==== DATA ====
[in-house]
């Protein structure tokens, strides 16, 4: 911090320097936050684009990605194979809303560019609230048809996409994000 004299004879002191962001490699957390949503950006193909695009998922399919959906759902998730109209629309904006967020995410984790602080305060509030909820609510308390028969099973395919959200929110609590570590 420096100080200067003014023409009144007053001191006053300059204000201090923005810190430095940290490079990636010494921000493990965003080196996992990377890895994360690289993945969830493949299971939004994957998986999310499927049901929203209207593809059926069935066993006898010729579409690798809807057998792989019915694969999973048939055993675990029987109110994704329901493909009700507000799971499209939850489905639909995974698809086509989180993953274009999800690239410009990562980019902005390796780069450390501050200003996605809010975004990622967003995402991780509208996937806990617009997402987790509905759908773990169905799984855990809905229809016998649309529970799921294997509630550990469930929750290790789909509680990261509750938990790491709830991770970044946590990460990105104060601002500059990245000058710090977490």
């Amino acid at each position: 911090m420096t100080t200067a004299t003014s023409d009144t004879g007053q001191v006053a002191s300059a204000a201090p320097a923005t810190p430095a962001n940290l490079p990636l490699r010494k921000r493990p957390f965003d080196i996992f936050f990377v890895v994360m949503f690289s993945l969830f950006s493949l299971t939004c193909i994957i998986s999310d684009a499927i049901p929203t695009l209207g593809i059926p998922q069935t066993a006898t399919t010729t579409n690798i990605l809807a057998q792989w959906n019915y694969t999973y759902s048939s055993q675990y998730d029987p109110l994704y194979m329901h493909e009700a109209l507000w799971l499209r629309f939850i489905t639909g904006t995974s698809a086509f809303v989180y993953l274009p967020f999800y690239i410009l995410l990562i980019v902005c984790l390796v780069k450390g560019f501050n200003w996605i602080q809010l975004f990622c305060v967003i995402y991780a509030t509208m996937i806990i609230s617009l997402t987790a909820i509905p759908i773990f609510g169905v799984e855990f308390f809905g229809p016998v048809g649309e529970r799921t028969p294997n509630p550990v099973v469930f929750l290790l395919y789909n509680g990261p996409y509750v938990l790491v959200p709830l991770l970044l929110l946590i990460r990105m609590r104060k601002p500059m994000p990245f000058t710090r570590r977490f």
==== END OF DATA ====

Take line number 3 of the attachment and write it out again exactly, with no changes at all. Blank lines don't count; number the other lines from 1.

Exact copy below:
């Amino acid at each position: 911090m420096t100080t200067a004299t003014s023409d009144t004879g007053q001191v006053a002191s300059a204000a201090p320097a923005t810190p430095a962001n940290l490079p990636l490699r010494k921000r493990p957390f965003d080196i996992f936050f990377v890895v994360m949503f690289s993945l969830f950006s493949l299971t939004c193909i994957i998986s999310d684009a499927i049901p929203t695009l209207g593809i059926p998922q069935t066993a006898t399919t010729t579409n690798i990605l809807a057998q792989w959906n019915y694969t999973y759902s048939s055993q675990y998730d029987p109110l994704y194979m329901h493909e009700a109209l507000w799971l499209r629309f939850i489905t639909g904006t995974s698809a086509f809303v989180y993953l274009p967020f999800y690239i410009l995410l990562i980019v902005c984790l390796v780069k450390g560019f501050n200003w996605i602080q809010l975004f990622c305060v967003i995402y991780a509030t509208m996937i806990i609230s617009l997402t987790a909820i509905p759908i773990f609510g169905v799984e855990f308390f809905g229809p016998v048809g649309e529970r799921t028969p294997n509630p550990v099973v469930f929750l290790l395919y789909n509680g990261p996409y509750v938990l790491v959200p709830l991770l970044l929110l946590i990460r990105m609590r104060k601002p500059m994000p990245f000058t710090r570590r977490f």